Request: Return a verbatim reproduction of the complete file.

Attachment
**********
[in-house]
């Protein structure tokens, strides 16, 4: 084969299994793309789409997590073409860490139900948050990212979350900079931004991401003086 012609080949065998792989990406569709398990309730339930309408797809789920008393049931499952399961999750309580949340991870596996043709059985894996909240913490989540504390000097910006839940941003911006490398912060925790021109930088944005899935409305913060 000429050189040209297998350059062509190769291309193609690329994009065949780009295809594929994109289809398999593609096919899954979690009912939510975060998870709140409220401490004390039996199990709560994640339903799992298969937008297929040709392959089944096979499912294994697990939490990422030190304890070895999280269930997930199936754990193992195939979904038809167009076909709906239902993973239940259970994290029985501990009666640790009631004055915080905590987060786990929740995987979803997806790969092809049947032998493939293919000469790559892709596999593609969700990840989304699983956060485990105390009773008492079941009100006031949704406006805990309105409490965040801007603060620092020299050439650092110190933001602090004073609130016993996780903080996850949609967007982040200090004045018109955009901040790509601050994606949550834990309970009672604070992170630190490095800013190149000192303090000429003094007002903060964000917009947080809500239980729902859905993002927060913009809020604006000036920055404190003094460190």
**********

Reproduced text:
[in-house]
């Protein structure tokens, strides 16, 4: 084969299994793309789409997590073409860490139900948050990212979350900079931004991401003086 012609080949065998792989990406569709398990309730339930309408797809789920008393049931499952399961999750309580949340991870596996043709059985894996909240913490989540504390000097910006839940941003911006490398912060925790021109930088944005899935409305913060 000429050189040209297998350059062509190769291309193609690329994009065949780009295809594929994109289809398999593609096919899954979690009912939510975060998870709140409220401490004390039996199990709560994640339903799992298969937008297929040709392959089944096979499912294994697990939490990422030190304890070895999280269930997930199936754990193992195939979904038809167009076909709906239902993973239940259970994290029985501990009666640790009631004055915080905590987060786990929740995987979803997806790969092809049947032998493939293919000469790559892709596999593609969700990840989304699983956060485990105390009773008492079941009100006031949704406006805990309105409490965040801007603060620092020299050439650092110190933001602090004073609130016993996780903080996850949609967007982040200090004045018109955009901040790509601050994606949550834990309970009672604070992170630190490095800013190149000192303090000429003094007002903060964000917009947080809500239980729902859905993002927060913009809020604006000036920055404190003094460190």